That guarantee comes with a significant downside, however. Annuity contracts typically appreciate at a much lower rate than traditional securities. That means your compound annual growth rate (CAGR) on annuities might top 4%, while the market returns figures double or even triple that. The return on annuities is akin to bonds. 

The biggest disadvantage of 412(i) plans is that they’re prone to abuse—and in fact, the IRS has begun cracking down on poorly-run 412(i) schemes. For example, plan administrators may set the cash surrender value significantly lower than the premiums paid, disincentivizing that option. Instead, the IRS mandates that buyouts must occur at fair market values. In a 2017 survey of 412(i) plans, the IRS found noncompliance in more than half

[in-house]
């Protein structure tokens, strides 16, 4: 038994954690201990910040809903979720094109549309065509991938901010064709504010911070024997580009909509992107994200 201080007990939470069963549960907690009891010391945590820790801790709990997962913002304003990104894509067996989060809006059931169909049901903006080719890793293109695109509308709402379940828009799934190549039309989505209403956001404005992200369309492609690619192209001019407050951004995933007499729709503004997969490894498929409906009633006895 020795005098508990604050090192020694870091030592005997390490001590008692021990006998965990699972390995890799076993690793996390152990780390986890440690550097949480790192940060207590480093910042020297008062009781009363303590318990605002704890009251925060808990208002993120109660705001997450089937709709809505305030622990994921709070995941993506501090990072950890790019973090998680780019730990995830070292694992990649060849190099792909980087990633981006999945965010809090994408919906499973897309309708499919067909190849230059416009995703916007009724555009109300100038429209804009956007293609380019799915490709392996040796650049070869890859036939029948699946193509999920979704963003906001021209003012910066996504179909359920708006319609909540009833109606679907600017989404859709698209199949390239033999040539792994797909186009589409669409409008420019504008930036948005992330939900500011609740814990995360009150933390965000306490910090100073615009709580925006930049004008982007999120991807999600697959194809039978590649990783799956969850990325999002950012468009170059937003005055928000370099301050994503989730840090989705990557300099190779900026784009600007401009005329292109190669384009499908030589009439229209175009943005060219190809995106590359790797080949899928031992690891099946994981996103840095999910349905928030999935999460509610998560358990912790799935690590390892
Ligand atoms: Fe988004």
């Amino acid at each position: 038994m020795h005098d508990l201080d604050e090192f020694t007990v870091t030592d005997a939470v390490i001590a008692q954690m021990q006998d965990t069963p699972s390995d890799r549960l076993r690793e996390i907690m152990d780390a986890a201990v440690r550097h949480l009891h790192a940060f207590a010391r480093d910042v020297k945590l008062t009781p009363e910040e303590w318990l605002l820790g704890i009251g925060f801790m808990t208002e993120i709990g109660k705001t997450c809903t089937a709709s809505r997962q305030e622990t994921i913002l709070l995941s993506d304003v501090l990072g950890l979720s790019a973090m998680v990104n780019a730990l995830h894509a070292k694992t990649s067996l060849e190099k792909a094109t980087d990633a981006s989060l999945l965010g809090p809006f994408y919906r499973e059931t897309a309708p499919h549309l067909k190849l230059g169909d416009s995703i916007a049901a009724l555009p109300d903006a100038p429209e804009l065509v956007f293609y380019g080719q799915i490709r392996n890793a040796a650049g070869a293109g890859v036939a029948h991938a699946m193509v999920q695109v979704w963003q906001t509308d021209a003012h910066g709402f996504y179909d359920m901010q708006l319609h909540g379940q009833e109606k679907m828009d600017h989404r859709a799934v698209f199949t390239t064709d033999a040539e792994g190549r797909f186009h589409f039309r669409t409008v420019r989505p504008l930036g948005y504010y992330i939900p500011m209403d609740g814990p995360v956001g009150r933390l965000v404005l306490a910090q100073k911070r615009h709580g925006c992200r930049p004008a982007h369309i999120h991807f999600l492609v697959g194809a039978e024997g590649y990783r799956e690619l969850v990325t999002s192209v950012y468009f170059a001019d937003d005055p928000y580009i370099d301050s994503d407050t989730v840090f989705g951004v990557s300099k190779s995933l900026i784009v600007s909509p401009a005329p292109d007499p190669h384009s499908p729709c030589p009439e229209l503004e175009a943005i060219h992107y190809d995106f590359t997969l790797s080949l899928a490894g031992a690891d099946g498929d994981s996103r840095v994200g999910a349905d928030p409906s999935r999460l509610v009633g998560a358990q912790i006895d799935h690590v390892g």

Is a 412(i) Plan Worth It?

What is a 412(i) plan? While not as common as other traditional and simple retirement plans, a 412(i) plan is a useful tool for creating fixed income in your retirement years. Structured accordingly, it allows you to take advantage of annuities and the certainty that comes with them. Or, you may choose to roll your 412(i) into an IRA for a new set of benefits entirely. 

Either way, it’s importatn to prepare yourseelf for retirement as early as possible. To learn more, sign up for the Wealthy Retirement e-letter below.

It’s important to remember that, at the end of the day, a 412(i) plan is a retirement vehicle. It’s worth taking advantage of as you look ahead to creating a comfortable retirement—one where you’re not in any danger of outliving your investments.